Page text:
>> Sunday, November 29, 2009
*Steps on Soapbox*
Once again, it's time to complain. I work, indirectly, for the government. Since I work for a nonprofit, we don't really compete much for space contracts. However, if I gave a NASA employee anything more than $10, it would be considered a conflict of interest, whether it was because I was best friends or just wanted to pick up a dinner tab. I'm not complaining. There are very good reasons why such things are illegal, why insider trading is illegal, why I support full disclosure. People paid by the defense (or prosecution), by an advertising agency, etc. have a monetary reason to say something, whether they agree entirely or not. They have something to gain. It affects objectivity.
People understand this and often become upset when they realize an "expert" has provided an opinion, driven by greed. They know that insider trading can let people take advantage of information they shouldn't have to buy and sell at the expense of others who don't have that information. That kind of cheating can cost people everything.
So, why is it that the people who write the laws that determine our regulations, that take us in and out of war, that determine social services, how many and what kind, that, in fact, are key elements in the lives we all lead, can be legally bought and sold by special interests. And why, as the public these people were elected to serve, aren't we shouting louder about this travesty?
We object to NASA employees getting bought dinner, but shrug our shoulders when congresspeople and senators jet from coast to coast to be wined and dined by insurance lobbies and tobacco interests, pharmaceutical companies and military contractors, big oil and big business. Millions of dollars (literally) are poured into campaign funds knowing that getting someone elected serves to get this public servant to serve your interests - and hang the public! This isn't a democrat thing or a republican thing. They all have dirty mitts covered with filthy lucre.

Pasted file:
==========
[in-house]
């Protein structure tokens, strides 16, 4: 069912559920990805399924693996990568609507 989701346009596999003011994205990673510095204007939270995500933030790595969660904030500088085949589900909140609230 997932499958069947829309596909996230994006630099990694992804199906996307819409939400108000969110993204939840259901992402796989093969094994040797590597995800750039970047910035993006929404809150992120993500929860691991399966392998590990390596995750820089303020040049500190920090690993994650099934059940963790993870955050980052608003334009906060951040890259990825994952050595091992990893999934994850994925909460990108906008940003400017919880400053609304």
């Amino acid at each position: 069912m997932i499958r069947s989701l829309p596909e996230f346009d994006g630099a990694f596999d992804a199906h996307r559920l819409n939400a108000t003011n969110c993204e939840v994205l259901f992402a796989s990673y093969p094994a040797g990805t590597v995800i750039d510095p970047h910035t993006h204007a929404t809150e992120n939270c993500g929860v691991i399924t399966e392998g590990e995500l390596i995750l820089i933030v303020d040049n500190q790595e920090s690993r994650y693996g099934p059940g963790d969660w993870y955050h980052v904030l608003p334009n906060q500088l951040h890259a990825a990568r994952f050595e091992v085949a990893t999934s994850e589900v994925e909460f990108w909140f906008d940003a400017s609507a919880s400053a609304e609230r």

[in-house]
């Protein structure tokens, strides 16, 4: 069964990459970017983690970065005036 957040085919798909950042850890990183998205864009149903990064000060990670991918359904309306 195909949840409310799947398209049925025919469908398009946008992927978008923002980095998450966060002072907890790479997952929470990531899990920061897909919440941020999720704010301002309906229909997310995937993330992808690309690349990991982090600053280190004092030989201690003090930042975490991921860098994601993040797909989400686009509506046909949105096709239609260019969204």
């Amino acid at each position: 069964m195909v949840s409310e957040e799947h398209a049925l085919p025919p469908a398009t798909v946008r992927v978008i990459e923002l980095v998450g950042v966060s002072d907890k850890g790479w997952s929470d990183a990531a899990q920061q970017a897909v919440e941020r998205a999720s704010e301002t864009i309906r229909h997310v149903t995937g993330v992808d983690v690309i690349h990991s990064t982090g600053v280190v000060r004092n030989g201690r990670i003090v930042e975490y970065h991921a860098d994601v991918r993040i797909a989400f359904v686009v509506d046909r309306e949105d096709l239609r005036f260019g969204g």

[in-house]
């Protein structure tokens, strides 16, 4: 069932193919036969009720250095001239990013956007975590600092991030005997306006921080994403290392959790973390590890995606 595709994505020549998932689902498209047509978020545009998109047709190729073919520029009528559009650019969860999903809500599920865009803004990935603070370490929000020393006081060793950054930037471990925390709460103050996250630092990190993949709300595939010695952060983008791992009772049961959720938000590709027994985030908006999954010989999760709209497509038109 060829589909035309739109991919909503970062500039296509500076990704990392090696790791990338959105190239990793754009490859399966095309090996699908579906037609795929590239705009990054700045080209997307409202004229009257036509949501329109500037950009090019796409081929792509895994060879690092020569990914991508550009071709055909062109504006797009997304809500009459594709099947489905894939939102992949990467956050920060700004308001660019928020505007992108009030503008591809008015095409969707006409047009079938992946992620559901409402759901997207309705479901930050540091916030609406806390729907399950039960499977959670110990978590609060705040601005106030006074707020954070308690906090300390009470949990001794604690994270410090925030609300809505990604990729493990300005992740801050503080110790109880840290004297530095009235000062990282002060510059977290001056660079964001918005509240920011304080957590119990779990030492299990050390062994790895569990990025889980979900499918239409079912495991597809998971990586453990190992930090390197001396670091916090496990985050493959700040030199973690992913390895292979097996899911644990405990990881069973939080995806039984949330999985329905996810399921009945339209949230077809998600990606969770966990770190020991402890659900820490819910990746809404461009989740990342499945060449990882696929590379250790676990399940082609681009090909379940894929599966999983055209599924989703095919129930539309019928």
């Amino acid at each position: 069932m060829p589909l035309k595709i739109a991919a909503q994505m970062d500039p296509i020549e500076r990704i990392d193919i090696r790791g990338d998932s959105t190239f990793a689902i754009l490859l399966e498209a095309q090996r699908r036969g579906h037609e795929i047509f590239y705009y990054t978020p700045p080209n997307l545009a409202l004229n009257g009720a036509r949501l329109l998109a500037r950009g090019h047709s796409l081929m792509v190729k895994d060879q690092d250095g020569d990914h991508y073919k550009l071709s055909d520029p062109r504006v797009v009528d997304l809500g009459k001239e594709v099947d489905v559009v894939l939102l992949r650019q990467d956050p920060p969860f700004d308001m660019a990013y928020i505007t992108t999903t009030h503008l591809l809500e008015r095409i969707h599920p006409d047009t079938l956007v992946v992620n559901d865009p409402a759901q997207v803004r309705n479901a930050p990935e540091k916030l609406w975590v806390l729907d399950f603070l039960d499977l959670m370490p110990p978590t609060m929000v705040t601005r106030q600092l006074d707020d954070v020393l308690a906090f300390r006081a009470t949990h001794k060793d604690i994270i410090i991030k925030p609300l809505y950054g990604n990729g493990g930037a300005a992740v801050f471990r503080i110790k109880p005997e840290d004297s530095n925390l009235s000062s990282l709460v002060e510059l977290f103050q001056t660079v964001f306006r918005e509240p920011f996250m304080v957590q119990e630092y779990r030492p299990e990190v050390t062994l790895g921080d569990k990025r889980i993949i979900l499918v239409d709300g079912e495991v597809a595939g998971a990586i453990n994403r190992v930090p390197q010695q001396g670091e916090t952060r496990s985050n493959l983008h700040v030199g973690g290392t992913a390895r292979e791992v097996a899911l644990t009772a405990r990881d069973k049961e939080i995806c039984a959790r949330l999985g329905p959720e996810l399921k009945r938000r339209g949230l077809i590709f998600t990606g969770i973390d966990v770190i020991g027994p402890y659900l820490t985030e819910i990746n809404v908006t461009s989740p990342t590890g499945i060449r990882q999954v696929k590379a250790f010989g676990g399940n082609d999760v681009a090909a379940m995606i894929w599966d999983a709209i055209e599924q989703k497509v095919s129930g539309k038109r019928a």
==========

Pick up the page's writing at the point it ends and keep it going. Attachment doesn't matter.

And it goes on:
People say, there's nothing we can do about that. The system is the way it is.
I call BS. Someone explain to me why campaigns need millions of dollars, billions of dollars? Why are lobbyist a legal profession, people who make a living influencing our lawmakers through wealth?
In an ideal world, our government system might work quite well - if we weren't complacent about our duly elected (and paid) public servants being legally bribed. If elections were conducted by each candidate given 500 words to explain why they are the best choice (which they can choose to sell themselves or slam their opponent, their choice). Those 500 words are fact-checked by an independent agency and everything dishonest is deleted. You lie, you get nothing in your spot. Then, include a "resume" - all the jobs you've ever had, all the interests you still have (like, say, oil investments), and, if you've been a lawmaker before (or are the incumbent), your complete voting record. with an option to provide a rationale (100 words or less) on why you voted no. And all the bills you sponsored or cosponsored.
That should tell a constituent what you stand for, what you believe in, and, if they know your past campaigns, how well you did what you promised. That should be all you need.
Someone wants to stage public debates, that's fine - in a public forum.
No TV/radio ads. No hints that this opponent or another is Hitler in disguise or a closet Mengele.
Government pays to distribute these to every registered owner and place them in libraries, public buildings and on a website. You won't have to be rich to be elected or sell your soul to special interests. And, if someone does the latter, he can be readily spotted and his skin nailed to the wall.
It's our country, damn it, and the public servant should be serving the public interest and no one else's.
At least that's what I think.
*Steps off soapbox*